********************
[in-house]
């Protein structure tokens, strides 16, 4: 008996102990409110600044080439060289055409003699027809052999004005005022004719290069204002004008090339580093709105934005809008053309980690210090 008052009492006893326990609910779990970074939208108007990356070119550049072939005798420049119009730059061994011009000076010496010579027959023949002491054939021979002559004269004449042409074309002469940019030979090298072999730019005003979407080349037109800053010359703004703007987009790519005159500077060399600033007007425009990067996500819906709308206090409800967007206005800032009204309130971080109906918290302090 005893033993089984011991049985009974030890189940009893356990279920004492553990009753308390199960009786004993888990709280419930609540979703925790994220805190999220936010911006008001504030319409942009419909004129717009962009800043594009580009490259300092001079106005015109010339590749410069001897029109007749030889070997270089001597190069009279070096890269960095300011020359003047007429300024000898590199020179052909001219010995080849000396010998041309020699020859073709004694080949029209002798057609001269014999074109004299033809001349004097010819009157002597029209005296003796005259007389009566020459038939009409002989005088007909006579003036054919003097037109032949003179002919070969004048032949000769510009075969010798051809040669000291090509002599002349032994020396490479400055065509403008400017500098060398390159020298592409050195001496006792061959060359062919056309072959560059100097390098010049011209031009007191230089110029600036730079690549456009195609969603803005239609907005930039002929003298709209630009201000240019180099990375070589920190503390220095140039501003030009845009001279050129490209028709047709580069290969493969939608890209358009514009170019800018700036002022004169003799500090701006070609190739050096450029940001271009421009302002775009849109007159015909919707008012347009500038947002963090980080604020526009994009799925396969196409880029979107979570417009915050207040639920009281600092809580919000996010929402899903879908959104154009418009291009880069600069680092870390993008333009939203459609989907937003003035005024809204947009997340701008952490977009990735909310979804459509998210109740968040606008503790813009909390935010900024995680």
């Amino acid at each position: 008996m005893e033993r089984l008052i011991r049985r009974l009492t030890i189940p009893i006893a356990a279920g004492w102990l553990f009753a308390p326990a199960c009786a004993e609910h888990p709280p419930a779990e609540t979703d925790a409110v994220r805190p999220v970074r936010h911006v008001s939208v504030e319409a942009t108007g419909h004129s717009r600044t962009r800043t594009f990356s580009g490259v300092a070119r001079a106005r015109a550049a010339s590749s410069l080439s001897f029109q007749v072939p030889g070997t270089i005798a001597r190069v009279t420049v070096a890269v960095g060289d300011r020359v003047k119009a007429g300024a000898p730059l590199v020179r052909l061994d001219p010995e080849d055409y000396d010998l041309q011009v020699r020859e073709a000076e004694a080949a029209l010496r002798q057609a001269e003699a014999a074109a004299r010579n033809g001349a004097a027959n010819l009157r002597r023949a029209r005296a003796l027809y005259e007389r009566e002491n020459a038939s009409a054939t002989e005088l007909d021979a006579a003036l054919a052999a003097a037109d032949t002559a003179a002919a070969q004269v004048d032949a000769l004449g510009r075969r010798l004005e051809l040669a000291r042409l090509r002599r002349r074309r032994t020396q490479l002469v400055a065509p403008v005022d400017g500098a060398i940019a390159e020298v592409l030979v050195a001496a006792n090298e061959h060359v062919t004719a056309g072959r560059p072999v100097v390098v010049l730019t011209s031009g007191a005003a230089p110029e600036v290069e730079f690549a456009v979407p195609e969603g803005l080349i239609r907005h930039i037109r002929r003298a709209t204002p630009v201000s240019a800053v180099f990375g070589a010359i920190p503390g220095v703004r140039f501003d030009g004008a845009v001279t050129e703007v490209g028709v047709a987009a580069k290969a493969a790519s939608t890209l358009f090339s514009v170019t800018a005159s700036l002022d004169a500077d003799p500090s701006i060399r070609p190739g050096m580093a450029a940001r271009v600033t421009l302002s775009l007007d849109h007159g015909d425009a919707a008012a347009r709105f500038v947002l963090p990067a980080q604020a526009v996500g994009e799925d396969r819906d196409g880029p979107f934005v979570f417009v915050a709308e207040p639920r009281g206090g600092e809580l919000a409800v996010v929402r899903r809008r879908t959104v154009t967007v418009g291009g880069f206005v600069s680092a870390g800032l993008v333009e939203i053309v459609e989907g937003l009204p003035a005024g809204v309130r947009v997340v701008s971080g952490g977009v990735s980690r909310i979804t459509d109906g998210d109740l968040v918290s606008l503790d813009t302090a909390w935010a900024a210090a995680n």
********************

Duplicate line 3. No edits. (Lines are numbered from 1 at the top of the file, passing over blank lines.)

């Amino acid at each position: 008996m005893e033993r089984l008052i011991r049985r009974l009492t030890i189940p009893i006893a356990a279920g004492w102990l553990f009753a308390p326990a199960c009786a004993e609910h888990p709280p419930a779990e609540t979703d925790a409110v994220r805190p999220v970074r936010h911006v008001s939208v504030e319409a942009t108007g419909h004129s717009r600044t962009r800043t594009f990356s580009g490259v300092a070119r001079a106005r015109a550049a010339s590749s410069l080439s001897f029109q007749v072939p030889g070997t270089i005798a001597r190069v009279t420049v070096a890269v960095g060289d300011r020359v003047k119009a007429g300024a000898p730059l590199v020179r052909l061994d001219p010995e080849d055409y000396d010998l041309q011009v020699r020859e073709a000076e004694a080949a029209l010496r002798q057609a001269e003699a014999a074109a004299r010579n033809g001349a004097a027959n010819l009157r002597r023949a029209r005296a003796l027809y005259e007389r009566e002491n020459a038939s009409a054939t002989e005088l007909d021979a006579a003036l054919a052999a003097a037109d032949t002559a003179a002919a070969q004269v004048d032949a000769l004449g510009r075969r010798l004005e051809l040669a000291r042409l090509r002599r002349r074309r032994t020396q490479l002469v400055a065509p403008v005022d400017g500098a060398i940019a390159e020298v592409l030979v050195a001496a006792n090298e061959h060359v062919t004719a056309g072959r560059p072999v100097v390098v010049l730019t011209s031009g007191a005003a230089p110029e600036v290069e730079f690549a456009v979407p195609e969603g803005l080349i239609r907005h930039i037109r002929r003298a709209t204002p630009v201000s240019a800053v180099f990375g070589a010359i920190p503390g220095v703004r140039f501003d030009g004008a845009v001279t050129e703007v490209g028709v047709a987009a580069k290969a493969a790519s939608t890209l358009f090339s514009v170019t800018a005159s700036l002022d004169a500077d003799p500090s701006i060399r070609p190739g050096m580093a450029a940001r271009v600033t421009l302002s775009l007007d849109h007159g015909d425009a919707a008012a347009r709105f500038v947002l963090p990067a980080q604020a526009v996500g994009e799925d396969r819906d196409g880029p979107f934005v979570f417009v915050a709308e207040p639920r009281g206090g600092e809580l919000a409800v996010v929402r899903r809008r879908t959104v154009t967007v418009g291009g880069f206005v600069s680092a870390g800032l993008v333009e939203i053309v459609e989907g937003l009204p003035a005024g809204v309130r947009v997340v701008s971080g952490g977009v990735s980690r909310i979804t459509d109906g998210d109740l968040v918290s606008l503790d813009t302090a909390w935010a900024a210090a995680n």